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Frozen shoulder

A repetitive stress injury

Medically referred to as adhesive capsulitis, Frozen shoulder is a disorder in which the connective tissue surrounding the glenohumeral joint of the shoulder, becomes inflamed and stiff, restricting motion and causing chronic pain.

Movement of the shoulder is severely restricted. Pain is usually constant, worse at night, and when the weather is colder; and along with the restricted movement even small tasks may become impossible. Certain movements or bumps can cause sudden onset of tremendous pain and cramping that can last several minutes.

True frozen shoulder (adhesive capsulitis) is more common in women than men and typically presents between the ages of 40 and 60 years. There is a higher incidence in people with diabetes. In these people it is usually present at a younger age, is typically less painful and does not respond as well to treatment.

Holistically; Frozen shoulder is a symptom of a life out of balance and probably has a range of influencing factors including nutrition, lifestyle and exercise.

Diagnosis

Frozen shoulder is characterised by gradual and spontaneous onset of pain and global restriction of movement of the glenohumeral joint. Pain can be severe, especially at night. Patients report substantial functional limitation with activities of daily living such as dressing and reaching. Diagnosis is based on the history and clinical examination and has been described as a “clinical diagnosis of exclusion”. The cause or aetiology is typically unknown. However, there can be a history of minor trauma and occasionally significant injury. The stiffness experienced with frozen shoulder is the key clinical feature differentiating frozen shoulder from rotator cuff disorders.

There will often be related pain in the neck and upper back, but if posture is poor, there may be other chronic symptoms.

Resolving

As there is no clearly defined cause,  there is no one treatment.  What happens is the sleeve that surrounds the shoulder joint, known as the capsule, becomes swollen and thickened to form bands of scar tissue inside the shoulder capsule which reduces the space for the upper arm bone in the joint.  This limits movements and causes pain with movement although in sever cases, pain may become chronic and immobilise the person.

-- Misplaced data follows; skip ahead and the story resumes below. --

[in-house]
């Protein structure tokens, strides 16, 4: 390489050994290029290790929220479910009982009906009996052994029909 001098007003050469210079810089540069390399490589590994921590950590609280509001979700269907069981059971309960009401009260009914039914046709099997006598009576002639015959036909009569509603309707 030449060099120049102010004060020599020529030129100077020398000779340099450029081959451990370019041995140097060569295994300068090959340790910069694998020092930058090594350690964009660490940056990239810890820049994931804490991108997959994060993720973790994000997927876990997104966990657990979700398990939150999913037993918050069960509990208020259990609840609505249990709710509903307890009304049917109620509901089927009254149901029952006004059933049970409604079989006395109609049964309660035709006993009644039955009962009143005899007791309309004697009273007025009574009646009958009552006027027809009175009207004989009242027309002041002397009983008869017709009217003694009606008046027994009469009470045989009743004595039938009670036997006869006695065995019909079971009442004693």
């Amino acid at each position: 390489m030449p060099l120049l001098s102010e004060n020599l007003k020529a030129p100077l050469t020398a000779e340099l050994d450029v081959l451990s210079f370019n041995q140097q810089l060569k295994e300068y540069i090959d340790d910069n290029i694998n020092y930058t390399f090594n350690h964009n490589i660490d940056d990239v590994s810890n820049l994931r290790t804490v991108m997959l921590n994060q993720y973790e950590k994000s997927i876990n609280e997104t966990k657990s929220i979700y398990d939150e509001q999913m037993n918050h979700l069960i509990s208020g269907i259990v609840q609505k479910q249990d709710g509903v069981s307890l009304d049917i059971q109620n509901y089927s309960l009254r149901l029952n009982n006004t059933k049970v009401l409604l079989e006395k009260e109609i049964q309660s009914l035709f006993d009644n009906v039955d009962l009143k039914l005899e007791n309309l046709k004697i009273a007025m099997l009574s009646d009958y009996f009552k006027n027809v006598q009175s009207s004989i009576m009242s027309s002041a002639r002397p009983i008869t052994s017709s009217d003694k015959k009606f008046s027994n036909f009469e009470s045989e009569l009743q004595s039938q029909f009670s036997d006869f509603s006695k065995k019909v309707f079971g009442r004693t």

Doctors and modern medicine use analgesia to manage pain according to pain severity and also employ intra-articular corticosteroid injections.  In more extreme cases surgery may be performed.

Holistic treatments

  1. Massage - rest and exercise:
    1. A first aide solution is to give/have a full body massage to relax the entire body in order to give the person a more relaxed sense of self.
      • Notes to therapists;
        Take care when massaging near the affected area and do not ignore it.
        Follow the pain and typically there will be areas of stress in the shoulder, upper back and neck as well as the forearms and hands.
        Use hot rubs to help soften the tissues
        Combination of deep tissue/myofascial release and relaxation
      • Apply gentle massage including the stretches and shoulder manipulation as far as comfortably possible.
      • Self care massage:
        Massage as feels comfortable - no pain - and it helps to use a hut rub like tiger balm.
  2. Yoga
    1. Yoga stretching helps to break up the scar tissue, but this must be done with caution with guidance from a qualified instructor.
      • the body must be steady in poses and the stretches
      • work both sides of the body evenly
      • read more
  3. Acupuncture
    1. Acupuncture or acupressure massage plus exercise may achieve improvements.
  4. Rest
    The affected are needs exercising, but it also needs rest which is best achieved through yoga relaxation.

Management

Typically this condition takes months to come right, combine exercise, regular weekly massage with detailed attention to other areas of stress in the body and life.

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